The FK universe and its characters are the property of James Parriott and Sony/Tristar. This fiction is for entertainment only; no profit is being made. Permission to archive to the Seducers website and to www.fkfanfic.com. Comments to email@example.com
By Molly Schneider
Janette leaned in the doorway of the office, gloved arms folded across her waist. "You're brooding again," she said.
"I am not brooding."
"Yes, you are. Like a molting old eagle."
He didn't even bother to glare at her, though he did look up; as always, the sight of her softened his heart. "I've had a lot on my mind."
She crossed the room to stand behind him, leaning down and wrapping her arms around his shoulders. "I know. I also know that you will never be defeated. But where's the joie de vivre that I've enjoyed for the last thousand years--or should I say 'joie de morte,' eh?"
Her little joke brought a smile; he turned his chair to take his waist in her arms and draw her nearer. "Forgive me, dear heart."
She made a little moue. "Hmmn...maybe..."
"Will it help my cause if I tell you that is a charming dress?" It was: a strapless, full-skirted confection of deep red taffeta, with a black velvet rose gracing the heart-shaped neckline and another at her tiny waist.
"Perhaps. If you take me dancing in it."
"Dancing?" A characteristic quirk of the eyebrow.
"Why not? We used to go dancing all the time. Don't tell me you've forgotten how?"
It didn't take much consideration. She was right; this wasn't the first bleak period he'd had in his very long life and it wouldn't be the last. Life went on. *He* went on. He rose to his feet, bowing his head gracefully to her. "No, I don't think I have. I would be delighted, ma petite."
The club was dark and rather small, dominated by a spacious wooden dance floor. Tiers of plush banquettes and an elegant bar filled the rest of the space. He hadn't known there still were clubs like this; the only modern touch was the substitution of a DJ for the dance band. The manager was apparently an acquaintance of Janette's; he sent over two goblets and a bottle of Petit Sirah. She splashed a little wine in each glass, then surreptitiously filled them from a flask she brought out of her purse. LaCroix smirked. "I've always admired your resourcefulness."
She raised her glass. "To living well."
"Indeed. To living well, and to life."
For a little while they watched the dancers. There were older couples whose physical frailties could not dim their grace or pleasure; younger, self-assured pairs who moved with the ease of constant practice, and others who giggled at their bravery in taking their first steps onto the floor. Circles, thought LaCroix. Rhythm itself; the rhythm of life, rising and falling and rising yet again. How long had he followed that rhythm, entranced by its endurance?
His daughter excused herself--to freshen her makeup, he thought, but then he saw her by the DJ booth, handing up a CD. She stepped onto the floor as the opening strains began of a song they'd first heard long ago, in a chic brothel in Buenos Aires. He set down his glass and rose.
She was waiting for him, with a carefully aloof expression on her perfect face--and a wicked light dancing in her blue eyes. He stalked onto the dance floor, straight-backed and dangerous, his steps falling easily into time with the music. She stood still, regarding him with studied indifference. His prowl took him to face her; he waited a full 4/4 count, commanding her attention with his eyes...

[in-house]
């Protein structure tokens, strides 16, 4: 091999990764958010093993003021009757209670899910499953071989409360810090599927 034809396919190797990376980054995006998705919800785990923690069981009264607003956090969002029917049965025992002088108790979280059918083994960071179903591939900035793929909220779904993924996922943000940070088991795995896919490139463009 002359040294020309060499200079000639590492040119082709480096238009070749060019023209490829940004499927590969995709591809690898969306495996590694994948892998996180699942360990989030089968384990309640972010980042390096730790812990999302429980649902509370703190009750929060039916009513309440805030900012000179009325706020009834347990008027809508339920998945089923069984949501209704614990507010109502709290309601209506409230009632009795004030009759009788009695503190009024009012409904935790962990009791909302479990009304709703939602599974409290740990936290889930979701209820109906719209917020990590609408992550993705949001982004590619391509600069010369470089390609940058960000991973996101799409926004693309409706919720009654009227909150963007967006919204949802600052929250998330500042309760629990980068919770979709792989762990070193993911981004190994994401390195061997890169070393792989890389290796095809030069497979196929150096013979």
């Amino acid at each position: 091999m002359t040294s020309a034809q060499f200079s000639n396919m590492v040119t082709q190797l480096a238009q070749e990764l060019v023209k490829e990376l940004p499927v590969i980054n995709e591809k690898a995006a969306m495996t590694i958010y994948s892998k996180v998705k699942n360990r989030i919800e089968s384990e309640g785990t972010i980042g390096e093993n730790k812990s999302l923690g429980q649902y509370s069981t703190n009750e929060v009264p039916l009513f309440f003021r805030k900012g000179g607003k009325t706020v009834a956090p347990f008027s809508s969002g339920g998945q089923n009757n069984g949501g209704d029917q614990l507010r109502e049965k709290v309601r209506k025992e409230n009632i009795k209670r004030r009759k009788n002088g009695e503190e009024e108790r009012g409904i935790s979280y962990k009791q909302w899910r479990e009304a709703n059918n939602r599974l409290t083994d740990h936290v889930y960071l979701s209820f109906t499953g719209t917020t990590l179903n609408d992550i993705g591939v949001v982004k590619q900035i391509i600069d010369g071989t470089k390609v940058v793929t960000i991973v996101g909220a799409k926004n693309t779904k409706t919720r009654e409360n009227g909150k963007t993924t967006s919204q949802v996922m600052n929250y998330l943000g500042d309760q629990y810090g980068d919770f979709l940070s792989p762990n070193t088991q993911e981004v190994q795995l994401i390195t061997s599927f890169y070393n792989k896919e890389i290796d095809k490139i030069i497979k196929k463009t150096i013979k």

Then with the power and speed of a striking cobra, one arm seized her waist. Her recoil was partly instinctive, partly for effect; she leaned away, one hand pausing on his bicep. He stepped forward with the beat, slow-slow-quick-quick-slide, driving her backwards across the floor. As they neared the edge the power shifted as she took the initiative and advanced on him--or did it? The subtle smile on his face seemed to say that he was only biding his time, leading her on, luring her. A staccato flurry in the music and he pivoted, throwing her back over his arm so that her hair brushed the floor.
For a full count he leaned over her, lips barely grazing her throat...
Slowly they rose, her eyes locked on his, lips parted. Again and again the drama was played out: slow-slow-quick-quick-slide, but now her hands clung to him, her eyes never moved from his face. As the music ended they came to a halt in the middle of the floor. Again he bent her backward but this time she bowed in submission to him, turning her head and arching her throat yearningly.
So intent were they upon each other, the flurry of applause startled them. Coming to himself he brushed her throat with his cool lips, then released her, keeping one arm around her waist as they returned to their seats. "Thank you," he said. "I enjoyed that."
She did the best to ensure that he enjoyed the rest of the evening, too, chattering lightheartedly and making silly jokes. Time and again they returned to the dance floor, running through a repertoire of steps learned long ago and still remembered.
At last they left, walking home arm in arm through the nearly deserted street, washed with silver by the full moon. On impulse he kissed her dark head. She favored him with another of her brilliant smiles. "May I tell you something, mon pere?"
"I need to brush up on my carioca?"
Janette's laughter rose, tickling the moon. "No." She turned to him, taking his face in her small hands. "I will tell you this, and then not again for a long time, lest you become too spoiled. You are a remarkable man; a strong, intelligent, charming man, and I love you dearly. The deeper emotions have their place, but they cannot be endured for long. Frivolity and pleasure are just as important to us, or our lives become a graveyard of regrets."
LaCroix received her earthy wisdom with a small smile. They walked on in companionable silence, two shadows dancing along the path of the moon.